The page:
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Help returning LCD (dead/stuck pixels)

Discussion in 'LCD & LED LCD TVs Forum' started by Sarah31, Oct 20, 2005.

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  1. Sarah31

    Sarah31
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    Hello,
    I recently purchased an LCD TV as a present which I've subsequently found to have two dead / stuck pixels - not sure which they are. I called up the retailer and told them the unit was faulty and they've agreed to come a collected it.

    In the meantime I've mailed the manufacture who told me that the 2 pixels are in fact within the manufactures fault limits. Will the retailer use the same guidelines and report the TV as not faulty or is it possible that they might simply replace it as it within the 28 days purchase period?

    TIA
    S
     
  2. mister meaner

    mister meaner
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    If the law states that 'goods must be of satisfactory quality' I take the view that this is a subjective assessment to be made by the consumer. If you bought your TV in good faith and were not expecting to have any dead pixels, then In my view you would be within your rights to send it back and ask for a refund.

    Not sure if there are any solicitors about who can confirm the legalities of this, but as a consumer in your position I would not take no for an answer.
     
  3. Derek22

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    I think, if you purchase over the phone or internet then you have 7 days to return the goods under the distance selling regulations. Dead pixels or not.
     
  4. cerebros

    cerebros
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    Put it this way, would you have bought the set if you'd been in a store and seen it in operation with the dead pixels? Of course you wouldn't, becuase it wouldn't have been of satisfactory quality.
     
  5. blakey1

    blakey1
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    Dead pixels are a very grey area and it would seem not many people are sure of what your rights are with regards to them. I think it will depend on how obvious they are and how close you have to be to the TV to see them. It will also depend on whether they are in the middle of the screen etc. Most manufactures will have a dead pixel policy. You may need to seek legal advice as you may not legally be able claim you money back if the retailer claims there is nothing wrong with the TV. If the TV though was bought off the net you could said it back under the distance selling rule as has already been stated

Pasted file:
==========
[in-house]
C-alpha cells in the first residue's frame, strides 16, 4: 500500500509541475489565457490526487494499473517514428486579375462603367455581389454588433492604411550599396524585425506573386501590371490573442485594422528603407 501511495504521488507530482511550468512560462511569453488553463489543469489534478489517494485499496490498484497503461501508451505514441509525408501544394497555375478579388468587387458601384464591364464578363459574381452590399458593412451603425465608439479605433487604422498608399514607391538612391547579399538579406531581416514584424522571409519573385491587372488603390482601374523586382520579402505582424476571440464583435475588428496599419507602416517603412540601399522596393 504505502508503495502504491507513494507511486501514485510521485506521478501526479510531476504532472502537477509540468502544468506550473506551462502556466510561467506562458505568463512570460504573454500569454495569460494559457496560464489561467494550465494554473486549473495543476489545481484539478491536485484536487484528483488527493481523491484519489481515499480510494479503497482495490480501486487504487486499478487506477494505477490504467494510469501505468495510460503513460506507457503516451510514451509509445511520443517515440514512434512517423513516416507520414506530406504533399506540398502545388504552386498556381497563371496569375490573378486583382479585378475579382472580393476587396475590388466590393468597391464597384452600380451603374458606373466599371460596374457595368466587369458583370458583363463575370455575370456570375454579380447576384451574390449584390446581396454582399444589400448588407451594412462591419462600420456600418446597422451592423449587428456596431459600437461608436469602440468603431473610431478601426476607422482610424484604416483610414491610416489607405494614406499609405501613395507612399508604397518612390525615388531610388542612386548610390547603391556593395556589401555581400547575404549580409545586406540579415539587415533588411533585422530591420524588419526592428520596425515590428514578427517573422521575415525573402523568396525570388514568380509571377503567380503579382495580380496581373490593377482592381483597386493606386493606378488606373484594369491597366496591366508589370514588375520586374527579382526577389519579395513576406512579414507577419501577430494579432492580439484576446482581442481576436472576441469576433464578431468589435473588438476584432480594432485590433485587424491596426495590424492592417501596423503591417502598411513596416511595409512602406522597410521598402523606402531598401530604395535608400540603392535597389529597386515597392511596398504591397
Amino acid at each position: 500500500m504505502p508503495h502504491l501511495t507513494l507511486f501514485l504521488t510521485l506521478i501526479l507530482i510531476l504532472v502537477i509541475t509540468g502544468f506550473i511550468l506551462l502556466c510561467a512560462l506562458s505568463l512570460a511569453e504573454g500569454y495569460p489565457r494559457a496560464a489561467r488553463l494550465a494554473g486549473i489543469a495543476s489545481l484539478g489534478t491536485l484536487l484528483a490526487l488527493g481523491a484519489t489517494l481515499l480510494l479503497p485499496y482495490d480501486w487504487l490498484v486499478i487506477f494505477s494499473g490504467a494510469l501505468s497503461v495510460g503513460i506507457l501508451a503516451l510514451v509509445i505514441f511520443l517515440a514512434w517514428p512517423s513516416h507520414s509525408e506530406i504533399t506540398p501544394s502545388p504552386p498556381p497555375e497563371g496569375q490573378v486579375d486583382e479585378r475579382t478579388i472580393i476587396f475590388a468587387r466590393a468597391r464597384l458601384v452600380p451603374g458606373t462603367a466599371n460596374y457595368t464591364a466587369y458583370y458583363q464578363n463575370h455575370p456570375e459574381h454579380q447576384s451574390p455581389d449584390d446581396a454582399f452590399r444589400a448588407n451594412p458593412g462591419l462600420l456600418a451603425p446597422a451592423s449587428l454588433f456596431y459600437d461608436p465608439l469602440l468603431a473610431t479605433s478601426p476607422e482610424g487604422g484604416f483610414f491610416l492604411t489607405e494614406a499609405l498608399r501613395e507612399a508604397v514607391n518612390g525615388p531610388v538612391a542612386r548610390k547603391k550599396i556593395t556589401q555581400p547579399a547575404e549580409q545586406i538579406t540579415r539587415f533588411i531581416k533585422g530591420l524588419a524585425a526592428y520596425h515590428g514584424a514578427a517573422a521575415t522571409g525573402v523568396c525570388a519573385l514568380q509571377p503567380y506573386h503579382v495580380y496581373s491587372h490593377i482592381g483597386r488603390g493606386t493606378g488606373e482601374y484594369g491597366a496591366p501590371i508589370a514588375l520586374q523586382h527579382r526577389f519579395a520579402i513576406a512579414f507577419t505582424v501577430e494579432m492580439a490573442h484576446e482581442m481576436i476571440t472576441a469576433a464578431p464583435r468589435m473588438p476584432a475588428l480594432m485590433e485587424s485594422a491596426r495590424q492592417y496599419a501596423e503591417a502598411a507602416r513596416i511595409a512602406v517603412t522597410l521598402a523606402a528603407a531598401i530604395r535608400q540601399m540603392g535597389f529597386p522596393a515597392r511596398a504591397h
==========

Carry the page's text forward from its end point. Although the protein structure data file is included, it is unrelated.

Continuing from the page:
6. machinehead

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    i phoned a company the other day about this .i was told that if it has one dead pixel in the corner they would not let me return it,if it had one in the middle of the screen i would be able to get another one.you are right it's a very grey area
     
  7. UKBOY

    UKBOY
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    This could be one of those issues that almost encourages you not to mention dead pixels .......

    If you have ordered mail order or over the 'net, you can simply return the item in "as new" resaleable condition to the dealer/retailer and get your money back (less any shipping costs).

    You can give any reason (such as a simple "I changed my mind") and the distance selling regulations give you this consumer protection.

    I see no value in getting into an argument with a dealer over dead pixels, here, there, anywhere, how many, how few, when theres absolutely no need to.

    UKBoy.
     
  8. thelurch

    thelurch
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    Thought dead pixels were a black, white, red ,green or blue area?...not grey!
     
  9. LFC

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    It probably depends on the retailer but if you tell them you want to return it under the distance selling regulations i am sure they will be willing to exchange the unit rather than lose the sale.
     
  10. meansizzler

    meansizzler
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    There is a policy in the uk, I lost the link for it, but this is for any lcd screen sold. up to 4 dead pixels are acceptable, so the place of purchase/manufacturer is not entitled to give you a replacement /refund, if you have 4 or less dead pixels, on the other hand if they are nice they might help you out, but like I said they do not have to, only if you have more than 4...